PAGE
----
Throughout my pregnancy, Abby and I were watched very carefully. I had been considered "high risk" from day one due to my uterine abnormalities and being over 35. However, we enjoyed an almost trouble-free pregnancy. We had a bleeding scare at about 8 weeks, but got through that without any problems. The same thing had happened when I was pregnant with Benjamin, so I wasn't too worried. But, at 19 1/2 weeks, a large amount of fluid was discovered around her heart and we were scheduled for a fetal echocardiogram to be performed at 24 weeks. Immediately we called on our church, family and friends to rally behind us in prayer. We had to wait five long weeks to find out the seriousness of the heart problem, only to learn that the fluid had miraculously "disappeared" on it's own! Of course, we knew God was the real miracle worker! We believed this to be an answer to prayer and a sign that we were home free for the rest of the pregnancy.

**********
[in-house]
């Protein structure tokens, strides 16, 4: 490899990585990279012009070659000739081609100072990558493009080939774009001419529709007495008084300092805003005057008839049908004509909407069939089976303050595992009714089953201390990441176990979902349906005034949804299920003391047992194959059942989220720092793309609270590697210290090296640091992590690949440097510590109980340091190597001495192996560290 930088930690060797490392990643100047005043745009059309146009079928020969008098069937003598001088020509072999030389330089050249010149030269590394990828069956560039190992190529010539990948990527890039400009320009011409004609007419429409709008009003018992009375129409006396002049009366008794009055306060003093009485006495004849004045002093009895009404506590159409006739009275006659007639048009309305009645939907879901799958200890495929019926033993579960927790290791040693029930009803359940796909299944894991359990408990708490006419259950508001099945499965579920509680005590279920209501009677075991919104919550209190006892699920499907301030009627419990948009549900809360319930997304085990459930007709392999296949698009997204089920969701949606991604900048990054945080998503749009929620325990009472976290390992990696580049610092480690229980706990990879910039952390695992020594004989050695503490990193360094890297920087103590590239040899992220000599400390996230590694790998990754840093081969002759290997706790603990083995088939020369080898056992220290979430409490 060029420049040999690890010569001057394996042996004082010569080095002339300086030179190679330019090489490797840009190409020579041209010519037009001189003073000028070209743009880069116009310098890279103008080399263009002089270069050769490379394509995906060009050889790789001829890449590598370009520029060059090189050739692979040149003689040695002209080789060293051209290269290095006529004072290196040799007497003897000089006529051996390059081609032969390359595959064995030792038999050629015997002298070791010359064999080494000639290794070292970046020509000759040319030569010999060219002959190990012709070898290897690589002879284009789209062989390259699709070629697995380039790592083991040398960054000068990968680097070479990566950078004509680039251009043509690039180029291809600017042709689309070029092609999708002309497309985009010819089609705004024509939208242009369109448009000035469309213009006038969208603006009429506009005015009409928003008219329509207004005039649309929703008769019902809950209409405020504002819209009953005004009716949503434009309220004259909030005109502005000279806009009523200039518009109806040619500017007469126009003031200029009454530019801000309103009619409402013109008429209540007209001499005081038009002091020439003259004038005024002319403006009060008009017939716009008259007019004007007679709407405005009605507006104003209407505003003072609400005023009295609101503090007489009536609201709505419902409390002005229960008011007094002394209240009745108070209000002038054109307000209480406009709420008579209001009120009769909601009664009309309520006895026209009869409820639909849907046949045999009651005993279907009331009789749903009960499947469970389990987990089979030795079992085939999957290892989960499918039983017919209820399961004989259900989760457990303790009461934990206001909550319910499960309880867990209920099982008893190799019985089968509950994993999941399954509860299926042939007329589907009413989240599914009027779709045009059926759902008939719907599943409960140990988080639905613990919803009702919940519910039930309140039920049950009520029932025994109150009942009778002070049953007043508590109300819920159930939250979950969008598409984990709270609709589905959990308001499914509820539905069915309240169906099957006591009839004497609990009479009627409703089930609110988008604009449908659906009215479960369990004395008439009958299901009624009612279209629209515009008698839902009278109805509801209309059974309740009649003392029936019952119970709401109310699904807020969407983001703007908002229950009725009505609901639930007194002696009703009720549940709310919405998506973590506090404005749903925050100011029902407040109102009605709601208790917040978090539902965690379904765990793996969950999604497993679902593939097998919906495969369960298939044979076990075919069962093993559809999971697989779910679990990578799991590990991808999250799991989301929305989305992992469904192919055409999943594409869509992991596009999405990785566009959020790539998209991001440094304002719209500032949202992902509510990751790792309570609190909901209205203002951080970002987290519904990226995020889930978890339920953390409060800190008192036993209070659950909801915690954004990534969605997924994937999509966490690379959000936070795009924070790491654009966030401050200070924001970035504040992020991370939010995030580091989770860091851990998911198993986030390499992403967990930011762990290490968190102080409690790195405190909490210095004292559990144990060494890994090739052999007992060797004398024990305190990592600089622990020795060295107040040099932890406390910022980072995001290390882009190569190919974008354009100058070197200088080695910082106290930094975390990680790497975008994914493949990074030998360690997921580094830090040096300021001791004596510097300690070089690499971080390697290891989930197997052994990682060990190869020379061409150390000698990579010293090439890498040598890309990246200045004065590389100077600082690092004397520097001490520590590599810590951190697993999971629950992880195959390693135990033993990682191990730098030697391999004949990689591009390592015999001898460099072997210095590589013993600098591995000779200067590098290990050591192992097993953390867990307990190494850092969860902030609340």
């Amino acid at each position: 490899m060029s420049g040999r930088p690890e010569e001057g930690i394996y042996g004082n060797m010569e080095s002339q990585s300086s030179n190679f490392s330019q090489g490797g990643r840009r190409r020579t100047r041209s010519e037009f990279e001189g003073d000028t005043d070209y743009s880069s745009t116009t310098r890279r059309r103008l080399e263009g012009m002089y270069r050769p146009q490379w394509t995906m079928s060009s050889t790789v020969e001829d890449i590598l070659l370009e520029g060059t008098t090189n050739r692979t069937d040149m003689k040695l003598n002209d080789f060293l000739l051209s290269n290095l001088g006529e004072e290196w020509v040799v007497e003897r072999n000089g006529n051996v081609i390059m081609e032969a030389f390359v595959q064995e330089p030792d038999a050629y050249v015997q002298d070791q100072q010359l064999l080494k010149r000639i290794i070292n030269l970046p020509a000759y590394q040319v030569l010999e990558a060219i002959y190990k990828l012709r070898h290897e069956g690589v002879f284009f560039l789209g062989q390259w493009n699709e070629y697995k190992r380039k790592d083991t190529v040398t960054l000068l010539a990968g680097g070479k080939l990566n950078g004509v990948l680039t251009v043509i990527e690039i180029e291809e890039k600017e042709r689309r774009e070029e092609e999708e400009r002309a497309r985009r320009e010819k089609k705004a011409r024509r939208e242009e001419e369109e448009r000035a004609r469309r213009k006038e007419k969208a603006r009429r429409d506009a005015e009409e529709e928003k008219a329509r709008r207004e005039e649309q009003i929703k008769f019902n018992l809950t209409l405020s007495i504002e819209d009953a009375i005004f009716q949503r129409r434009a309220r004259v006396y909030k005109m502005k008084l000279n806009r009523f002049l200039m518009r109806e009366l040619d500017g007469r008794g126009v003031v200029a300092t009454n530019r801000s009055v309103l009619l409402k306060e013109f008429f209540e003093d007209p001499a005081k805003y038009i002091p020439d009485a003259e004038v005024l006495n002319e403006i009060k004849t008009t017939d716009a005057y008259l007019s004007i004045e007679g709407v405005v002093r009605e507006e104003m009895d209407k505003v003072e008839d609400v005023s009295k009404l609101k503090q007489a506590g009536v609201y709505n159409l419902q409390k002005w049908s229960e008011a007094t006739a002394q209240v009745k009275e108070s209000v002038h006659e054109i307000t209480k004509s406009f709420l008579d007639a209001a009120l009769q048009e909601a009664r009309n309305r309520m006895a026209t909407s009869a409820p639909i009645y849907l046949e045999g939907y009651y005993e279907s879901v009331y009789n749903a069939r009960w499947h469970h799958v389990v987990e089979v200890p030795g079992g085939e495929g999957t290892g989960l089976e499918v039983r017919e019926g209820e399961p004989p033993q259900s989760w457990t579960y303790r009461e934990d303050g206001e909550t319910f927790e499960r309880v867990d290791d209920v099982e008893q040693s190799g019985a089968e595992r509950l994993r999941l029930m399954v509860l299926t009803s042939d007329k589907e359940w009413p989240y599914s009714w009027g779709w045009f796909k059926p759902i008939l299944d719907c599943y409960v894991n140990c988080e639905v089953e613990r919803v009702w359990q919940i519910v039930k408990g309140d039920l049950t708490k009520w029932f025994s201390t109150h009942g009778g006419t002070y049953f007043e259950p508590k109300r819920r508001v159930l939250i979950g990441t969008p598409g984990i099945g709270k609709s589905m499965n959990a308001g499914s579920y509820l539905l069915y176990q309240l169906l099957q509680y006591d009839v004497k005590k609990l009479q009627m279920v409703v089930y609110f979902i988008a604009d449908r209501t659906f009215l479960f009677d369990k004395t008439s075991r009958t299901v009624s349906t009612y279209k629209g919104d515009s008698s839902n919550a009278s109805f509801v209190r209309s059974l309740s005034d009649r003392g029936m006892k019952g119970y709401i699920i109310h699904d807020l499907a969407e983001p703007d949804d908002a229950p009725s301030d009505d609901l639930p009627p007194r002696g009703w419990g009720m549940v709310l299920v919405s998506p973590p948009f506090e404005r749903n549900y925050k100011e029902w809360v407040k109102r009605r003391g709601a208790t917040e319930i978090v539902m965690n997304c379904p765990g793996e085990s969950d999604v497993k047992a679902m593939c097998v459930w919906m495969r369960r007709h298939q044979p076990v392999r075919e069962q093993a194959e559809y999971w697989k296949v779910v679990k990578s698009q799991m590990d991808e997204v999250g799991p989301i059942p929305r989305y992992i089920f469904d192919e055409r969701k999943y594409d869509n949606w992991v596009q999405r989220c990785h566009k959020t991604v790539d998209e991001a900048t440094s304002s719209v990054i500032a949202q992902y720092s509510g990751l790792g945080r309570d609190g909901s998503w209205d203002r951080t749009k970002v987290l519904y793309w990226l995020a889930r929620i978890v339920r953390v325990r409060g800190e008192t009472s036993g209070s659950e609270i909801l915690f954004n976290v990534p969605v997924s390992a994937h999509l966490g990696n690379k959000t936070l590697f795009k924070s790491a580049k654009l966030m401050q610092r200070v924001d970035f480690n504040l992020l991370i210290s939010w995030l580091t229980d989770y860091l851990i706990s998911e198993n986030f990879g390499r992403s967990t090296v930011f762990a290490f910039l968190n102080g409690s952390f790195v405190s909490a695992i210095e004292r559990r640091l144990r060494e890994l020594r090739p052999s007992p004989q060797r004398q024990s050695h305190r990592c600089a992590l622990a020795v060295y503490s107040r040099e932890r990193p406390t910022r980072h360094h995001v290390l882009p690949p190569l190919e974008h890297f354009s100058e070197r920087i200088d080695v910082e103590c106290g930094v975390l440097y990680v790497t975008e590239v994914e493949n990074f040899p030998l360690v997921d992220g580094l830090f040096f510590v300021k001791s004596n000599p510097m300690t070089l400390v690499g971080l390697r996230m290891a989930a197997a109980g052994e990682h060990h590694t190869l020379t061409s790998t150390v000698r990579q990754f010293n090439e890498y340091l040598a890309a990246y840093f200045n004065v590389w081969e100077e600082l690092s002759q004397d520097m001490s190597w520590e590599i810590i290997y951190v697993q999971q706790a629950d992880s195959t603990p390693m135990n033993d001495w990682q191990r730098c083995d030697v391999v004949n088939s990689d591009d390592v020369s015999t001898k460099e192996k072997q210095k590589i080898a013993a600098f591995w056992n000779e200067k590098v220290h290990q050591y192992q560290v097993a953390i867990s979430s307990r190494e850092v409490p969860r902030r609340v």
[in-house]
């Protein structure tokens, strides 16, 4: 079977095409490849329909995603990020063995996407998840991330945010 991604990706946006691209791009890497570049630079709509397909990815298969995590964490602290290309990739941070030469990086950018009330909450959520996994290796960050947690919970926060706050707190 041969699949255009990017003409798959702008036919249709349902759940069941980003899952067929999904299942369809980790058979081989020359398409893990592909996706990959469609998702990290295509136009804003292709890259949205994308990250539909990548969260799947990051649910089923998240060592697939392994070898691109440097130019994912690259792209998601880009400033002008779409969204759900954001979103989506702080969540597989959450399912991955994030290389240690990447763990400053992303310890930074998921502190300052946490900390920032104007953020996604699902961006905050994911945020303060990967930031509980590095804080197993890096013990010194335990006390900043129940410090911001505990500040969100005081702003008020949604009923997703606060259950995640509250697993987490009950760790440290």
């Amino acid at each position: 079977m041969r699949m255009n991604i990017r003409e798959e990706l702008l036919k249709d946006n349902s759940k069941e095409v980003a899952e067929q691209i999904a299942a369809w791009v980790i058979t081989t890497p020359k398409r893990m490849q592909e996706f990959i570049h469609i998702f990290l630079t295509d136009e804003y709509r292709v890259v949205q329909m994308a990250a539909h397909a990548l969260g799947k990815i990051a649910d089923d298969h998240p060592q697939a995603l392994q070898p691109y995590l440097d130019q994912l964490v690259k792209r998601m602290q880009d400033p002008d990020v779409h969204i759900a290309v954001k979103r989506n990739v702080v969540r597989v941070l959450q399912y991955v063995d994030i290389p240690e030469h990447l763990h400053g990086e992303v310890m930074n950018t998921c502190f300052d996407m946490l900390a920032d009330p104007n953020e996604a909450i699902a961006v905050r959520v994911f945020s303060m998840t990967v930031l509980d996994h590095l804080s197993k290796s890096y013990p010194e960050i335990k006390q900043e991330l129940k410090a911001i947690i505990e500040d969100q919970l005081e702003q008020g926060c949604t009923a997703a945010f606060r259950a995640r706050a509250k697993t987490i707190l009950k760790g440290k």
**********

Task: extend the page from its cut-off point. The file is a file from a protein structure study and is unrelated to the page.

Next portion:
Or so we thought ...
I went into labor while watching TV around 9:30 p.m. on the evening of Tuesday, November 28th, only 13 days before I was to have my scheduled repeat c-section. At first, the contractions were irregular, so I wasn't sure if it was the real thing or not. I had been having braxton hicks contractions for a few weeks and wanted to be sure before calling the doctor and making the 45 minute drive to the hospital. After all, this was my second pregnancy and I felt that I "should" know the difference. After the contractions had persisted for about an hour, I decided to start timing them. They were getting closer together and increasing in intensity, but they were still irregular at that point. Abby was happily kicking like she did every night at this time, but as the contractions began getting stronger, I became more focused on the pain than on her movement. I never even noticed that she had stopped moving or had any reason to suspect there was a problem. Finally, they were anywhere from 3 to 5 minutes apart and getting quite painful, so we called the doctor. He said it was time for us to come to the hospital! I called my parents and they said they would be right over to watch Benjamin (then 2 1/2), who was already fast asleep. They arrived around 12:30 a.m. and we gathered our bags and left for the hospital to have our baby!